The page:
“You don’t have to be the life of the party, but this study supports the theory that maintaining strong social networks seems to be linked to slower cognitive decline,” author Emily Rogalski, an associate professor at Northwestern, said in a press release.

Next time you call up a friend for lunch, remember that it will be a great social activity and benefit your brain!

How to Create Friendships as You Age

Get Involved in Your Community

There are opportunities to make friends right in your community. Your new friends may be waiting for you just a few blocks away. Here are ways to meet new people near you:

  • Help at a local food pantry
  • Mentor a child with Big Brothers, Big Sisters
  • Join a community or church choir
  • Attend city council meetings
  • Take an art class
  • Visit your local senior center
  • Join a gym and participate in group exercise classes
  • Find a support group

Accept the Awkwardness

Making new friends as adults can feel awkward. One of the best things you can do is accept that it may feel a little unnatural at first. Like any new relationship, it takes a while to feel comfortable.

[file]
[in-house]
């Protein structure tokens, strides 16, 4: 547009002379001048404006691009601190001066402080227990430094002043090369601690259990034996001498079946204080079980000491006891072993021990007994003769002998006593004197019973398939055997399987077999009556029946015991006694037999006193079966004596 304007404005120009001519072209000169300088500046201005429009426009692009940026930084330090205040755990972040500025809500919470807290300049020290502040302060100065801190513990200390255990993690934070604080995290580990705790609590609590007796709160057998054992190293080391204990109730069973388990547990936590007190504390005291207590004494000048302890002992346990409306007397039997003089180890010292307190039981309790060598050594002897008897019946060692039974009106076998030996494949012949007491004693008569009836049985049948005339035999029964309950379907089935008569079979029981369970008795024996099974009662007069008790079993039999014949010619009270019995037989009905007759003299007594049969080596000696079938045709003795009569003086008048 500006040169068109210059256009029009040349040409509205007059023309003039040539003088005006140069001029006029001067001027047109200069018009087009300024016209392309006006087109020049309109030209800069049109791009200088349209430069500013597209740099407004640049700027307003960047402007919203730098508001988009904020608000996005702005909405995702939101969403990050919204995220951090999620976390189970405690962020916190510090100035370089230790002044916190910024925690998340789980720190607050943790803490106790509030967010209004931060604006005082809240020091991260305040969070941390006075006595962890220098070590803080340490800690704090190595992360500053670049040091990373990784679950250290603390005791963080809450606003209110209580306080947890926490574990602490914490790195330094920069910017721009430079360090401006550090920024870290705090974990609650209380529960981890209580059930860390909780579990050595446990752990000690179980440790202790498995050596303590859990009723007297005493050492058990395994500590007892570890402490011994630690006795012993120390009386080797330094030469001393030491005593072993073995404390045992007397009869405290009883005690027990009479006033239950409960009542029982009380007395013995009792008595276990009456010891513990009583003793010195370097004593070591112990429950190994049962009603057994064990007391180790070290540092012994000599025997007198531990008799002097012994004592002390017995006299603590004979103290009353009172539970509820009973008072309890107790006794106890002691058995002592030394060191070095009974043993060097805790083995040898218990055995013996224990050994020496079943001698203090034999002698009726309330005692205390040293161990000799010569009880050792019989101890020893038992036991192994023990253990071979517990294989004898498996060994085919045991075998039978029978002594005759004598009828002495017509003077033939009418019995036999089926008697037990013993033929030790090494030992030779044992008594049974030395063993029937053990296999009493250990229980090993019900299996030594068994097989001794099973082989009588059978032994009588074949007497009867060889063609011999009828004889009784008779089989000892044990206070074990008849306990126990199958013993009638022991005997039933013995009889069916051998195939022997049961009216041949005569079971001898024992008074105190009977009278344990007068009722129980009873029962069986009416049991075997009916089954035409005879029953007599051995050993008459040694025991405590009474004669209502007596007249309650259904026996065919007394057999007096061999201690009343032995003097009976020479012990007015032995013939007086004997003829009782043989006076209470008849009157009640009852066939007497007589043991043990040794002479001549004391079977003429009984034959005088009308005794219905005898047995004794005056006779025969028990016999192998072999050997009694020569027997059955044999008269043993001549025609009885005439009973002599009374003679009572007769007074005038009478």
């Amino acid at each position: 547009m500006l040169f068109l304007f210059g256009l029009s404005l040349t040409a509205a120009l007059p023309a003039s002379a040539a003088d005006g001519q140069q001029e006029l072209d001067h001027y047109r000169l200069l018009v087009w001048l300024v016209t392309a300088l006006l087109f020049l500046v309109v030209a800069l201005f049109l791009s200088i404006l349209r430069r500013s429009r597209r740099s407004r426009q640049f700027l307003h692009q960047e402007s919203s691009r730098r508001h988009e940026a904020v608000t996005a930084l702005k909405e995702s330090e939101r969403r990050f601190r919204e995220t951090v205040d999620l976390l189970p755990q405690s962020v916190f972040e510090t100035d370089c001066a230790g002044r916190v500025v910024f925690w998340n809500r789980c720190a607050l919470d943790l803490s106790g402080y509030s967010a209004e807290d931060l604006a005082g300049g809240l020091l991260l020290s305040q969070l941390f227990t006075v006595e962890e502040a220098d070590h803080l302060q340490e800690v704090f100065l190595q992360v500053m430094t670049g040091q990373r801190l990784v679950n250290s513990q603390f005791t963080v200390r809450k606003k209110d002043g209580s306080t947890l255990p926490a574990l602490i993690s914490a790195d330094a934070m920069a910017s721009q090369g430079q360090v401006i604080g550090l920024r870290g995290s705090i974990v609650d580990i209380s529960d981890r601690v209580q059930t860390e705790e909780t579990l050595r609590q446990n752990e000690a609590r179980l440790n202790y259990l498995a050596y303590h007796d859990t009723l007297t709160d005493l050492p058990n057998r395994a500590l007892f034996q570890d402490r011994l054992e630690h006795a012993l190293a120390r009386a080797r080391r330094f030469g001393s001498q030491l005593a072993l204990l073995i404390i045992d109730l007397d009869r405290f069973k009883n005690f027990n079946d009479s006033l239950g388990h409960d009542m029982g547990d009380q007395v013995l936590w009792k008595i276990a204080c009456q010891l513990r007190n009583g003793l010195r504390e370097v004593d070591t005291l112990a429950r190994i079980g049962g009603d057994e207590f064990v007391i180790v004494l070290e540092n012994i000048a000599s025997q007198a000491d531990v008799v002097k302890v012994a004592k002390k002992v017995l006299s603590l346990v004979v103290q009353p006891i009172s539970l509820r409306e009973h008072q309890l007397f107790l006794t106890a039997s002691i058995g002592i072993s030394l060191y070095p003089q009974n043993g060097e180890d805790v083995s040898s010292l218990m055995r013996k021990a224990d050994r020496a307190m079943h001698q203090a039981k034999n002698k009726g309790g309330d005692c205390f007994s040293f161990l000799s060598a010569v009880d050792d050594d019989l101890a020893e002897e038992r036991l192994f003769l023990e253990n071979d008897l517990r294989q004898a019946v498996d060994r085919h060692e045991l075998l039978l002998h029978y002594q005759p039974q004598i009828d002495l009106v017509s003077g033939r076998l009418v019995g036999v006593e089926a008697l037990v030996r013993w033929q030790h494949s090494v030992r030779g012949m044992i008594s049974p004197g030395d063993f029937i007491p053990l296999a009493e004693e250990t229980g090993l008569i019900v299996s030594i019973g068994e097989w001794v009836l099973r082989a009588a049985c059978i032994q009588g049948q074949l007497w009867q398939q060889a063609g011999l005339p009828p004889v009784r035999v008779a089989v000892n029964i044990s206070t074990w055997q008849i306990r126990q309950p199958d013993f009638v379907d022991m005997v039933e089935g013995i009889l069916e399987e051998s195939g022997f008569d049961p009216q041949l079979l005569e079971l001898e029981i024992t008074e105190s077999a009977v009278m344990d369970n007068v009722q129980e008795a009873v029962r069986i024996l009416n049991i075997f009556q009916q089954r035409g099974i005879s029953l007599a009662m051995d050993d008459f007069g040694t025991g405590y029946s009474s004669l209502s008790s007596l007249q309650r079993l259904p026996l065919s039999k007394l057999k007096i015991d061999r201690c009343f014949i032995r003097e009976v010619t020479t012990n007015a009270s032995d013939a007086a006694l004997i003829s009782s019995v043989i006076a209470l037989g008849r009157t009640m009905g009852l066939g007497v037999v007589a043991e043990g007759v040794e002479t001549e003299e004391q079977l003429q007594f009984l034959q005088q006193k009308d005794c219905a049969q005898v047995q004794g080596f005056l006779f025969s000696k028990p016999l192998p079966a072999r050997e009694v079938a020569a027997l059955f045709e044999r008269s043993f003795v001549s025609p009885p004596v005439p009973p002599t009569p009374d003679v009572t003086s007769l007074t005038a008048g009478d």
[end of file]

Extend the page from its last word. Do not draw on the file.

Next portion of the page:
Studies suggest that it takes several months to form a close friendship. Continue to ask engaging questions and get together on a regular basis. If you keep trying despite being a little uncomfortable, you’re bound to have budding friendships.

Become a WelbeHealth Participant

WelbeHealth participants enjoy the benefits of companionship and participate in activities that can help make you less likely to suffer from depression. WelbeHealth helps seniors live independently in their homes and communities and provides opportunities to socialize with new friends.

At WelbeHealth, friends:

  • Play dominoes, Bingo, and other games
  • Talk about common interests such as music and books
  • Share a bowl of popcorn while watching HBO movies